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Thursday, September 24, 2015, 10:26

The cyborgs are coming!

By Wang Yuke

Robots may soon take over most of the manual jobs human beings do. Wang Yuke explores possible ways of coping with the sweeping changes in the offing.

The cyborgs are coming!

The technological age is upon us, bringing new machines and software that are more efficient than humans. The change that will make human labor redundant will be as sweeping as the industrial revolution in the 19th century, warns Frank Leung Hung-fat, associate professor of Department of Electronic and Information Engineering at the Hong Kong Polytechnic University. “We’d better prepare ourselves for the workplace transformation that has never ceased happening.”

Workers in low-skilled jobs earning poor wages are expected to be the hardest hit. But the advance of technology poses a threat to those in professions heavily dependent on information processing. That list is broad, including lawyers, accountants, lab technicians, anesthesiologists and many more. Machines that perform data and image processing are capable of working much faster, more efficiently and with greater accuracy than humans. The technological revolution does not necessarily mean all lawyers, accountants and so on will be out of work. The expectation, however, is that the positions available in those fields will be significantly reduced.

In today’s double income economy and high mortgages, the loss of a single pay check can spell disaster. People need to be prepared, said Leung. Finding a new job can be difficult enough. Finding a new career may be even harder.

“Unemployment contributes to stress, leading to anxiety, depression, and socially detrimental behaviors. Ultimately, crime will increase,” said Albert Francis Park, professor of the Department of Economics at Hong Kong University of Science and Technology.

Park said that automation is likely to affect jobs at all skill levels, leading to a hollowing out of middle-skill jobs. This will only exacerbate the polarization of high-skilled and low-skilled occupations, contributing to a widening wealth gap.

Wallace Mok Kai-chung, senior lecturer specializing in labor economics at the Chinese University of Hong Kong (CUHK), said a sudden surge in unemployment heralds the onset of decay and abandonment of urban renewal. He cited Detroit which never quite regained its thriving economy once the factories closed down.

“It is knowledge and experience that can help overcome the crisis in the end,” Leung said.

Adapting with the times

Park believes the key to reducing the widening wealth gap brought on by automation is to reform education and retraining. Workers, he says, must adapt and prepare to meet the demands of the labor market, by equipping themselves with the right skills, as technology evolves.

“Hong Kong should invest heavily in the education of young people to make sure more qualify either for highly-skilled jobs or acquire professional expertise,” remarked Park.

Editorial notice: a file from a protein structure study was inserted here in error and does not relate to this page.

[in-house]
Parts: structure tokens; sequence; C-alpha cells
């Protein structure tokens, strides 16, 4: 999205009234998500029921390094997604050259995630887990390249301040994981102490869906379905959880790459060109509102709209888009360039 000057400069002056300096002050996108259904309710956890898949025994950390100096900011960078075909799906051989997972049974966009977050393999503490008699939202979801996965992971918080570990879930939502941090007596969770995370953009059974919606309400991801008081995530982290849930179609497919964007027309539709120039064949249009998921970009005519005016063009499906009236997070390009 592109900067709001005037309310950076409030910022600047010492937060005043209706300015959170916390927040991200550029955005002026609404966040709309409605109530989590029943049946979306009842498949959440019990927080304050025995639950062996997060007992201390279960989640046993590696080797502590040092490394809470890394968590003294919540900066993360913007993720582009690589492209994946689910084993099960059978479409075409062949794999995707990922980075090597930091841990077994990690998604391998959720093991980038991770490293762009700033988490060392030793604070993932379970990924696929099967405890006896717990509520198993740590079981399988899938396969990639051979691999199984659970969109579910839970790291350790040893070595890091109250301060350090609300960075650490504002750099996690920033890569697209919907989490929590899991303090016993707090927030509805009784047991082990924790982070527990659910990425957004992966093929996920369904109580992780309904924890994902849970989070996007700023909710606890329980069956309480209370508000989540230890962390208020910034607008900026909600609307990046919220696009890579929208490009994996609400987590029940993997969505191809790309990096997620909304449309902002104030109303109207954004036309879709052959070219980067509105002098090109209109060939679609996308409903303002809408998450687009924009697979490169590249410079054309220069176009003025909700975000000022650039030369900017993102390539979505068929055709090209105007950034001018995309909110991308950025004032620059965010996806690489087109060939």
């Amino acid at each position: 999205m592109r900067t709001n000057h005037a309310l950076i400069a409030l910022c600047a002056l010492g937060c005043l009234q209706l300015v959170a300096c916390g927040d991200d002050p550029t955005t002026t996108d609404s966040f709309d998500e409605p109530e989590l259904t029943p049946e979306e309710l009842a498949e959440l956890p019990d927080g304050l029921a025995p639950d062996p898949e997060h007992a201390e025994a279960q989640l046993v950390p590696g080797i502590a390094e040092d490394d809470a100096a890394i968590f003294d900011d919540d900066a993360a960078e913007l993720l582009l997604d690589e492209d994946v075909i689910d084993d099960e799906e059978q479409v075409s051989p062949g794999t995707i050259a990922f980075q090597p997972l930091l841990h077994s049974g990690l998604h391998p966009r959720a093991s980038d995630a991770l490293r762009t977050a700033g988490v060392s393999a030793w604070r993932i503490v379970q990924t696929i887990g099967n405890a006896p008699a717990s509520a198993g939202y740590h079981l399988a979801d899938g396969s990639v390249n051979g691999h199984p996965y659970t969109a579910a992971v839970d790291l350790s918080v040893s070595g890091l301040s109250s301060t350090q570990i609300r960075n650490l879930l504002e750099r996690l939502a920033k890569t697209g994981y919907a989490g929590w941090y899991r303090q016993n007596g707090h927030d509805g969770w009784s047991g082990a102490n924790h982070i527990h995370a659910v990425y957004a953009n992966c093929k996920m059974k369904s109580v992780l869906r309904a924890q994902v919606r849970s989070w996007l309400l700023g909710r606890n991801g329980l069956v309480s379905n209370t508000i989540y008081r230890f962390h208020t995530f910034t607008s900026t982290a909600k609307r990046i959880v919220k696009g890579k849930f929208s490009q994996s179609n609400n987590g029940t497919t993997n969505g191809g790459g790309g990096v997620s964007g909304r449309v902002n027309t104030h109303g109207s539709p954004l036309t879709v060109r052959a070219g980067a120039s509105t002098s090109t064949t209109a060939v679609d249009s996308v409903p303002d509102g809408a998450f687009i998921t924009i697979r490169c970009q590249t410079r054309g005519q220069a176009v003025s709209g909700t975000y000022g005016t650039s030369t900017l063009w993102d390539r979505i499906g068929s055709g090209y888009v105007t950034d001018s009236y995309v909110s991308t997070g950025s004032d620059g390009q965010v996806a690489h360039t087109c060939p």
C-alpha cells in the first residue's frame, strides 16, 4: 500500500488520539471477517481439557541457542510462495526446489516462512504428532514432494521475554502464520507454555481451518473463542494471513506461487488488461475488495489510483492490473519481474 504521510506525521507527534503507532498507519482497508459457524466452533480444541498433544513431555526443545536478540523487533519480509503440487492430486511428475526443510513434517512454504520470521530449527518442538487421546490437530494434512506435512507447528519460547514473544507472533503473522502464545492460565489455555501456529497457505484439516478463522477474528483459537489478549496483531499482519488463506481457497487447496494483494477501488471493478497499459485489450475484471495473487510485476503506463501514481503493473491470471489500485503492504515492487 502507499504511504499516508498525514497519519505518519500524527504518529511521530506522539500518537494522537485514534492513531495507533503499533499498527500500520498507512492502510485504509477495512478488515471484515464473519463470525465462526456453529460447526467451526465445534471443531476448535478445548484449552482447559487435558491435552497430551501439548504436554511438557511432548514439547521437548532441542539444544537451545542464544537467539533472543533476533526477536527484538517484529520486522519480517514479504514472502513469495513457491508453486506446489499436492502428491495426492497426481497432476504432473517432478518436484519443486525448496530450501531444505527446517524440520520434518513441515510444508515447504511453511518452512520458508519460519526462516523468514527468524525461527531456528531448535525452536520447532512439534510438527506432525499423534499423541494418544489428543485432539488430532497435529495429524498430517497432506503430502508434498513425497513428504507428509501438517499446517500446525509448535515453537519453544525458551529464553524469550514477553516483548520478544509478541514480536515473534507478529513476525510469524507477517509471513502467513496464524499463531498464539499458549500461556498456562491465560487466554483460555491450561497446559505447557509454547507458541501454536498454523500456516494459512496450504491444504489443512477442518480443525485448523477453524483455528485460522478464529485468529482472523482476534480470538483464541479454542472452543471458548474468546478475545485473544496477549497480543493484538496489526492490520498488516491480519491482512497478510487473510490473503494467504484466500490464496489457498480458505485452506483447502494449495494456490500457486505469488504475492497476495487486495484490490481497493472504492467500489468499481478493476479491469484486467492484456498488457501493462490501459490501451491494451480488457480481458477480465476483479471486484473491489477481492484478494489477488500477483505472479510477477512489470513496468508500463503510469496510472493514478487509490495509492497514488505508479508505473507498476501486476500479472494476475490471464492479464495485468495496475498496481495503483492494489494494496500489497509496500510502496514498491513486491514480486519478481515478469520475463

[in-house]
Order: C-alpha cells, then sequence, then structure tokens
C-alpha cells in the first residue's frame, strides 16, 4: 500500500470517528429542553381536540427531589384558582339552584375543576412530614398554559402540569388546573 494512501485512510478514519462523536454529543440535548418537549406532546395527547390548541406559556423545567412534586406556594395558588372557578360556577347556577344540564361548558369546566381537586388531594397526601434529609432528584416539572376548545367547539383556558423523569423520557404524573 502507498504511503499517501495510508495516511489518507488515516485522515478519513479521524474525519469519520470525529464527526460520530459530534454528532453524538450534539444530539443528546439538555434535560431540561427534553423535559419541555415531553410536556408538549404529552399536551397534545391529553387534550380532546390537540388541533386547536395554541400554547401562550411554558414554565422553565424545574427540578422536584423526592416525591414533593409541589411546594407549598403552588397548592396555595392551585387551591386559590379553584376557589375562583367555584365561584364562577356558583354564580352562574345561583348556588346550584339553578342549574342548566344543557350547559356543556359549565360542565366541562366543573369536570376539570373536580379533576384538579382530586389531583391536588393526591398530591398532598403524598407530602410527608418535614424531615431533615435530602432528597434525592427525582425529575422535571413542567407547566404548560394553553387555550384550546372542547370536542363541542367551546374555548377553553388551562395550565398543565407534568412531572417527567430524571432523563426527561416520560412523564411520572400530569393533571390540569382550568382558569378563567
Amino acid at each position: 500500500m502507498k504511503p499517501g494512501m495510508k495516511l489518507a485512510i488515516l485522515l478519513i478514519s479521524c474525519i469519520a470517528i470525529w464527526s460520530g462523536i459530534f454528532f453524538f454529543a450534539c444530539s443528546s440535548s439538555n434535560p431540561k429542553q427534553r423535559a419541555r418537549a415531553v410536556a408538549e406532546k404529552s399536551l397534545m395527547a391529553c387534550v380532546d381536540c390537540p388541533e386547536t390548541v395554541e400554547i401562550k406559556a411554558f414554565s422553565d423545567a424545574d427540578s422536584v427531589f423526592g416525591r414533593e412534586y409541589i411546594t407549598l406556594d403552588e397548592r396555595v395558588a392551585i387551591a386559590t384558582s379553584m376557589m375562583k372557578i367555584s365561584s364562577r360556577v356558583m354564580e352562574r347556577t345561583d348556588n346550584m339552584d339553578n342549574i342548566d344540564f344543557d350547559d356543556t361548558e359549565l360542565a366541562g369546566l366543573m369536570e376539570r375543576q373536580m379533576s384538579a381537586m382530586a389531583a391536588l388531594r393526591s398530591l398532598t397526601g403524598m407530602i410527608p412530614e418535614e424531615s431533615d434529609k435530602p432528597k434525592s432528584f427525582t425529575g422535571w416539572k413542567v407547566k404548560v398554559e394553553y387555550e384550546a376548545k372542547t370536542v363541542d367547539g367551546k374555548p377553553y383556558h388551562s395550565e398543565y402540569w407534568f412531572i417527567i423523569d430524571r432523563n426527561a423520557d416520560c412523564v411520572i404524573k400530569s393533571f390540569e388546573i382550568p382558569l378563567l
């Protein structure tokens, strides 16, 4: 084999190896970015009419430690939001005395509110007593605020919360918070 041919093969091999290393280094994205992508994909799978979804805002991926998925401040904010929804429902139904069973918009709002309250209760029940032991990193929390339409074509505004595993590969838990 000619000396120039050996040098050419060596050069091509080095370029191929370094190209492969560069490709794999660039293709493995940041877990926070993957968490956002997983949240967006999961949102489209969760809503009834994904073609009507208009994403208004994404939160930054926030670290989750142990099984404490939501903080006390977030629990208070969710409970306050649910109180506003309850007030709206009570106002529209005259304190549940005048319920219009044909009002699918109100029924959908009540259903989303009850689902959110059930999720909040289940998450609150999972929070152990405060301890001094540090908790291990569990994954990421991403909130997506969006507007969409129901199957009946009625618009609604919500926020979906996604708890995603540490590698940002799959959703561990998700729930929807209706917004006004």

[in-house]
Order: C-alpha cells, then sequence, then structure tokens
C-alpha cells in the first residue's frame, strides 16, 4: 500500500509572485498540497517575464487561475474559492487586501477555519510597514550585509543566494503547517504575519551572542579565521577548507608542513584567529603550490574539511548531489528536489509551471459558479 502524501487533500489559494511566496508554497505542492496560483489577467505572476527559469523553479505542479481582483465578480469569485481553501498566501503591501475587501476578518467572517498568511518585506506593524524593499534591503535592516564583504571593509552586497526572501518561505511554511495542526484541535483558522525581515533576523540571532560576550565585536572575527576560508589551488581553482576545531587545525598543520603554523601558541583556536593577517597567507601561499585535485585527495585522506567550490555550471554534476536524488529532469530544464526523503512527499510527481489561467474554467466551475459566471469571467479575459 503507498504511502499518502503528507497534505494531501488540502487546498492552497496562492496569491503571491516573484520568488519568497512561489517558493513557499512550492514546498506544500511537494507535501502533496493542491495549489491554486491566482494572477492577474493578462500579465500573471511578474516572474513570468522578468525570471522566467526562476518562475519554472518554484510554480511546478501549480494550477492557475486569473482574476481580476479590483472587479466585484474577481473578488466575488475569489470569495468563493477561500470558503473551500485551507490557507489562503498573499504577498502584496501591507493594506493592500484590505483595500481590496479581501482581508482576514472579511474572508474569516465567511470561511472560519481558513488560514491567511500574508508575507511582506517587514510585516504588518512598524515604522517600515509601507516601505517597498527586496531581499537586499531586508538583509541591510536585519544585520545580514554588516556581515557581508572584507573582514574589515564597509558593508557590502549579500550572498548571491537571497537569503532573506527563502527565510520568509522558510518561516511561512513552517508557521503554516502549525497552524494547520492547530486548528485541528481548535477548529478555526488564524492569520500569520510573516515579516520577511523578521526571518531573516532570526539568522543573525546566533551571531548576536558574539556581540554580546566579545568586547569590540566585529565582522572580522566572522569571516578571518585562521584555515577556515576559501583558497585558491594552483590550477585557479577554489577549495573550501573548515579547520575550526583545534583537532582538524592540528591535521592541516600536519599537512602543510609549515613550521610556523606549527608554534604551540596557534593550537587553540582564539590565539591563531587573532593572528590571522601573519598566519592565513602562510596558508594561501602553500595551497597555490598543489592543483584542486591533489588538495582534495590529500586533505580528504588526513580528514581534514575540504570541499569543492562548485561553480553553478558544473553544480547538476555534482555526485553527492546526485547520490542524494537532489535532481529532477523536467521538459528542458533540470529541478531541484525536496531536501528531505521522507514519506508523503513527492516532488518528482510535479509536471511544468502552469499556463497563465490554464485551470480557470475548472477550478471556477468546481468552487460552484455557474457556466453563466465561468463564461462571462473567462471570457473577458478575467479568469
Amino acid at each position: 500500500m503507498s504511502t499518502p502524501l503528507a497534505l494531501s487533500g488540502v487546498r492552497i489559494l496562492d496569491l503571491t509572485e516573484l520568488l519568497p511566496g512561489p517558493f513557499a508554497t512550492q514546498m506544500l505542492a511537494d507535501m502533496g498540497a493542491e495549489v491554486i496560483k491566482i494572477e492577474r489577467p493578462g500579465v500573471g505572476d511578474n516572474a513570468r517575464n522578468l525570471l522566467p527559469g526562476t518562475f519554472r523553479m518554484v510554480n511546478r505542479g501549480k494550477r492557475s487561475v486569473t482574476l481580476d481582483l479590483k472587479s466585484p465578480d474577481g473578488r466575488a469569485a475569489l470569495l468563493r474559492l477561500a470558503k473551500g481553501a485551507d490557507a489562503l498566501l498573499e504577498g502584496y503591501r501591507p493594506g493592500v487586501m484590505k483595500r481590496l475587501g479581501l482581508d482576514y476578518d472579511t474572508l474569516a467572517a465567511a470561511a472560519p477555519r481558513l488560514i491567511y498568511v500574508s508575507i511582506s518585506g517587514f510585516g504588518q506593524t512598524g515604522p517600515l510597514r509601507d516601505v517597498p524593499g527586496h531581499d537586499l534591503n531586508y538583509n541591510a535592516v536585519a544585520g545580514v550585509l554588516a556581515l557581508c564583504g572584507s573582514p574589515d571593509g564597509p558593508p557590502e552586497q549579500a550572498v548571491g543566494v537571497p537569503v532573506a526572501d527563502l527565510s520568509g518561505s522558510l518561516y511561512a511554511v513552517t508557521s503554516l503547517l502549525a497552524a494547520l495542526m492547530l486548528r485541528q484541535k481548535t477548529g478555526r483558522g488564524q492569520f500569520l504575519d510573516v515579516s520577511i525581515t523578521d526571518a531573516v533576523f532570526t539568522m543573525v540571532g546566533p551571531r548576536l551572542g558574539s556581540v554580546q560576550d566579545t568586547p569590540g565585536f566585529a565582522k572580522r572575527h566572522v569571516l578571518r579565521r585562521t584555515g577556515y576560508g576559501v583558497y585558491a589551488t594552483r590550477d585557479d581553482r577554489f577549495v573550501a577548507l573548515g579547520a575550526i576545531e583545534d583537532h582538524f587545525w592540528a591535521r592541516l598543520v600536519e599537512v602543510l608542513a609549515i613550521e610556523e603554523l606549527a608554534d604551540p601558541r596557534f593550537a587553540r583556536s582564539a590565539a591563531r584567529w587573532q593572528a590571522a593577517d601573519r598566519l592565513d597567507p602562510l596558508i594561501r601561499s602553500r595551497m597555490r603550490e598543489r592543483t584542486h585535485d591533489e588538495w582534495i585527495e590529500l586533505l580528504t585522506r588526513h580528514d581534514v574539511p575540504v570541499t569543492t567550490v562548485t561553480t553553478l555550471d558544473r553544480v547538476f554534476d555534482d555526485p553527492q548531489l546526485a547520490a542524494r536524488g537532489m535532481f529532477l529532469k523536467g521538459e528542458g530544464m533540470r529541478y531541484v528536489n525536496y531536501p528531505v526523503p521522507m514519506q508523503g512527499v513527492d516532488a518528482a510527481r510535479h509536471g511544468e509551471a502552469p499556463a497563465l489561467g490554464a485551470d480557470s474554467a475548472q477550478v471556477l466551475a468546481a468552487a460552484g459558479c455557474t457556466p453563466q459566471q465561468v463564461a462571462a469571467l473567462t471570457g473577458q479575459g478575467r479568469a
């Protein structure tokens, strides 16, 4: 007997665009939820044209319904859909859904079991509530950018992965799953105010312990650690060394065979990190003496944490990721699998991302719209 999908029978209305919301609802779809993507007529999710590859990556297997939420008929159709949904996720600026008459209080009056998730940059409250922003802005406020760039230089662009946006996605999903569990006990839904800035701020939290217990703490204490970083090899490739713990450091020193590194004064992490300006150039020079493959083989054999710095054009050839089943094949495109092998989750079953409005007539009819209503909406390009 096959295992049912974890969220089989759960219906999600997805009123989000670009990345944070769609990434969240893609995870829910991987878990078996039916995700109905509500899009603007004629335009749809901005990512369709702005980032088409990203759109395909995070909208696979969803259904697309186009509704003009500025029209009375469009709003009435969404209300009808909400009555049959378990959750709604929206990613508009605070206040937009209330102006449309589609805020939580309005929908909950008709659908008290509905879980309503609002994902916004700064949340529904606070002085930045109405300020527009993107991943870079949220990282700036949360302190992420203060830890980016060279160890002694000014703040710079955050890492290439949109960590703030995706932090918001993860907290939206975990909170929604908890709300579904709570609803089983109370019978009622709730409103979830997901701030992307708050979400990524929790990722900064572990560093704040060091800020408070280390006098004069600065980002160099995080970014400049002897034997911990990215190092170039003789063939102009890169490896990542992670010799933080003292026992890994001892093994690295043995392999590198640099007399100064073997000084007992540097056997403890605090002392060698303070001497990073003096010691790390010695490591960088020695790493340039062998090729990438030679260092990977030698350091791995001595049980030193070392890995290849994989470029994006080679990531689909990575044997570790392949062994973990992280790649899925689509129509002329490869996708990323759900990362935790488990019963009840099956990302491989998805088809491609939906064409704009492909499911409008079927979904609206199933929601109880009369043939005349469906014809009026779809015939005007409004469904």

Leung acknowledges that Hong Kong has started placing greater emphasis on vocational training, though many high school graduates, including those unable to qualify for university entrance, continue to disdain skills training.

“Quite a number of middle-class people study during leisure hours. They know the community is no longer so much labor-intensive as it is knowledge-based. The curricula of our education systems have been revamped for shifting to a knowledge-based world of technologies and automation.”

Leung regrets that the government does not encourage people to seek skills training more actively. Hong Kong lags behind Singapore, South Korea and even Taiwan, he said. “Examples of companies engaging in technology advancement and innovation can be found in Science Park, but the overall scale is too small.”

Leung encourages people to put themselves in the driver’s seat leading to technology advancement. More jobs will be created in that field, thanks to ongoing innovation. “The younger generation does not appreciate the great opportunities in technologies. They tend to be passive users, as opposed to proactive developers and innovators. They generally have a weak mathematical background, which deters them from studying engineering and technologies at university,” Leung reasoned.

As automation continues infiltrating our lives and grows more sophisticated, people who work in laborious, dangerous, repetitive and menial jobs are likely to become redundant within a short span of years, says Du Ruxu, professor of the Department of Mechanical and Automation at CUHK.

The highly-cited study conducted by the Oxford Martin School in September 2013 examined the effects of automation on the US labor market. The study predicted that 47 percent of US occupations will be lost to automation in the next 20 years. The most vulnerable job types include transportation and logistics, production labor, administrative support, services, sales and construction.

“I don’t think Hong Kong will lose as many as jobs as the US, given that our city doesn’t have large-scale assembly lines, which are the most vulnerable to being replaced by machines,” said Du, “Service and construction industries in Hong Kong are most likely to be affected.”

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